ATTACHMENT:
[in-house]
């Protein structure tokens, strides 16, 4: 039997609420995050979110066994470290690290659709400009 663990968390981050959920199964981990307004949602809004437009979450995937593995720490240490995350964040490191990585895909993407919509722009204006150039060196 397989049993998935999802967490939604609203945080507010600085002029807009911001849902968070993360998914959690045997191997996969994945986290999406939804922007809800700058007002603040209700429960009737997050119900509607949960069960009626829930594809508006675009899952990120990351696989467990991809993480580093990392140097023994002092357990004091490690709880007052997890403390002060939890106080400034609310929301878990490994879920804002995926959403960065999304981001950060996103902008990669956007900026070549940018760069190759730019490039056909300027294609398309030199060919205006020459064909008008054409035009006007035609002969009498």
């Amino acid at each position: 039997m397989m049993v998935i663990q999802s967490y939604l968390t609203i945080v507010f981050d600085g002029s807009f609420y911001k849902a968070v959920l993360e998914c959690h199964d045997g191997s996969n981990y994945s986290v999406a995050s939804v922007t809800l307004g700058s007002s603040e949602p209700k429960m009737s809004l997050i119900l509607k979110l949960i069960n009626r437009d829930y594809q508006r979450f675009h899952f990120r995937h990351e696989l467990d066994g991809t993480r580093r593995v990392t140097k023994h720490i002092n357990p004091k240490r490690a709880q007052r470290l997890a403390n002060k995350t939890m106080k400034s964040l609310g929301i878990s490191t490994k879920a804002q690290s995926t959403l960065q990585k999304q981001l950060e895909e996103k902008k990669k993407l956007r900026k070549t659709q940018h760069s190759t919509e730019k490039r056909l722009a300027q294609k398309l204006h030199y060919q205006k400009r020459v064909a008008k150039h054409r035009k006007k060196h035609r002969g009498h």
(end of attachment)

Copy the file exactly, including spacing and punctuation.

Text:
[in-house]
């Protein structure tokens, strides 16, 4: 039997609420995050979110066994470290690290659709400009 663990968390981050959920199964981990307004949602809004437009979450995937593995720490240490995350964040490191990585895909993407919509722009204006150039060196 397989049993998935999802967490939604609203945080507010600085002029807009911001849902968070993360998914959690045997191997996969994945986290999406939804922007809800700058007002603040209700429960009737997050119900509607949960069960009626829930594809508006675009899952990120990351696989467990991809993480580093990392140097023994002092357990004091490690709880007052997890403390002060939890106080400034609310929301878990490994879920804002995926959403960065999304981001950060996103902008990669956007900026070549940018760069190759730019490039056909300027294609398309030199060919205006020459064909008008054409035009006007035609002969009498």
């Amino acid at each position: 039997m397989m049993v998935i663990q999802s967490y939604l968390t609203i945080v507010f981050d600085g002029s807009f609420y911001k849902a968070v959920l993360e998914c959690h199964d045997g191997s996969n981990y994945s986290v999406a995050s939804v922007t809800l307004g700058s007002s603040e949602p209700k429960m009737s809004l997050i119900l509607k979110l949960i069960n009626r437009d829930y594809q508006r979450f675009h899952f990120r995937h990351e696989l467990d066994g991809t993480r580093r593995v990392t140097k023994h720490i002092n357990p004091k240490r490690a709880q007052r470290l997890a403390n002060k995350t939890m106080k400034s964040l609310g929301i878990s490191t490994k879920a804002q690290s995926t959403l960065q990585k999304q981001l950060e895909e996103k902008k990669k993407l956007r900026k070549t659709q940018h760069s190759t919509e730019k490039r056909l722009a300027q294609k398309l204006h030199y060919q205006k400009r020459v064909a008008k150039h054409r035009k006007k060196h035609r002969g009498h």